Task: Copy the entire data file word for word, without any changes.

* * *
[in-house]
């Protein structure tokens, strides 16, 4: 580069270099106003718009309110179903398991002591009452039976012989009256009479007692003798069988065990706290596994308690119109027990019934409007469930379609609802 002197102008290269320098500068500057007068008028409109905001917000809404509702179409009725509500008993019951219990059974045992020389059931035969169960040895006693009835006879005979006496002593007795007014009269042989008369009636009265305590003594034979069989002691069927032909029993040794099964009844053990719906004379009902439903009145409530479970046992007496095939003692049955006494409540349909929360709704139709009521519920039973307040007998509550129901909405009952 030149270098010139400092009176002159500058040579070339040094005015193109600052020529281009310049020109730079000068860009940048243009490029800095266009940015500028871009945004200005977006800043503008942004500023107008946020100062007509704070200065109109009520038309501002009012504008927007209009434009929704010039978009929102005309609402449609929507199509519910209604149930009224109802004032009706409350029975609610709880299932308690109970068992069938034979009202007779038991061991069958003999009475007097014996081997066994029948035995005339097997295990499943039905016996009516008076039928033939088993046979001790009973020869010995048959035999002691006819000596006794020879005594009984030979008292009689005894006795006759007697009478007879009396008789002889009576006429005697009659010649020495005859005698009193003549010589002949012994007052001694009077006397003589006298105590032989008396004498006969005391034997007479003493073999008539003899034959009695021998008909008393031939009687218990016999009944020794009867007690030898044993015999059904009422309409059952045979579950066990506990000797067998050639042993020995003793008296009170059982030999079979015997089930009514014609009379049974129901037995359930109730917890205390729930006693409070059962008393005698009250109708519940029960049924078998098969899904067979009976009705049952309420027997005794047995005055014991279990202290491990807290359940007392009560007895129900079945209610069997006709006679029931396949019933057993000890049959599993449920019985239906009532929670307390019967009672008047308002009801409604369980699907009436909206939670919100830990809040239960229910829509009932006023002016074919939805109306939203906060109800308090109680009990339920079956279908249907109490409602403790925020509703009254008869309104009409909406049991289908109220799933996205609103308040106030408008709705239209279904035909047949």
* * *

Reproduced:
[in-house]
């Protein structure tokens, strides 16, 4: 580069270099106003718009309110179903398991002591009452039976012989009256009479007692003798069988065990706290596994308690119109027990019934409007469930379609609802 002197102008290269320098500068500057007068008028409109905001917000809404509702179409009725509500008993019951219990059974045992020389059931035969169960040895006693009835006879005979006496002593007795007014009269042989008369009636009265305590003594034979069989002691069927032909029993040794099964009844053990719906004379009902439903009145409530479970046992007496095939003692049955006494409540349909929360709704139709009521519920039973307040007998509550129901909405009952 030149270098010139400092009176002159500058040579070339040094005015193109600052020529281009310049020109730079000068860009940048243009490029800095266009940015500028871009945004200005977006800043503008942004500023107008946020100062007509704070200065109109009520038309501002009012504008927007209009434009929704010039978009929102005309609402449609929507199509519910209604149930009224109802004032009706409350029975609610709880299932308690109970068992069938034979009202007779038991061991069958003999009475007097014996081997066994029948035995005339097997295990499943039905016996009516008076039928033939088993046979001790009973020869010995048959035999002691006819000596006794020879005594009984030979008292009689005894006795006759007697009478007879009396008789002889009576006429005697009659010649020495005859005698009193003549010589002949012994007052001694009077006397003589006298105590032989008396004498006969005391034997007479003493073999008539003899034959009695021998008909008393031939009687218990016999009944020794009867007690030898044993015999059904009422309409059952045979579950066990506990000797067998050639042993020995003793008296009170059982030999079979015997089930009514014609009379049974129901037995359930109730917890205390729930006693409070059962008393005698009250109708519940029960049924078998098969899904067979009976009705049952309420027997005794047995005055014991279990202290491990807290359940007392009560007895129900079945209610069997006709006679029931396949019933057993000890049959599993449920019985239906009532929670307390019967009672008047308002009801409604369980699907009436909206939670919100830990809040239960229910829509009932006023002016074919939805109306939203906060109800308090109680009990339920079956279908249907109490409602403790925020509703009254008869309104009409909406049991289908109220799933996205609103308040106030408008709705239209279904035909047949």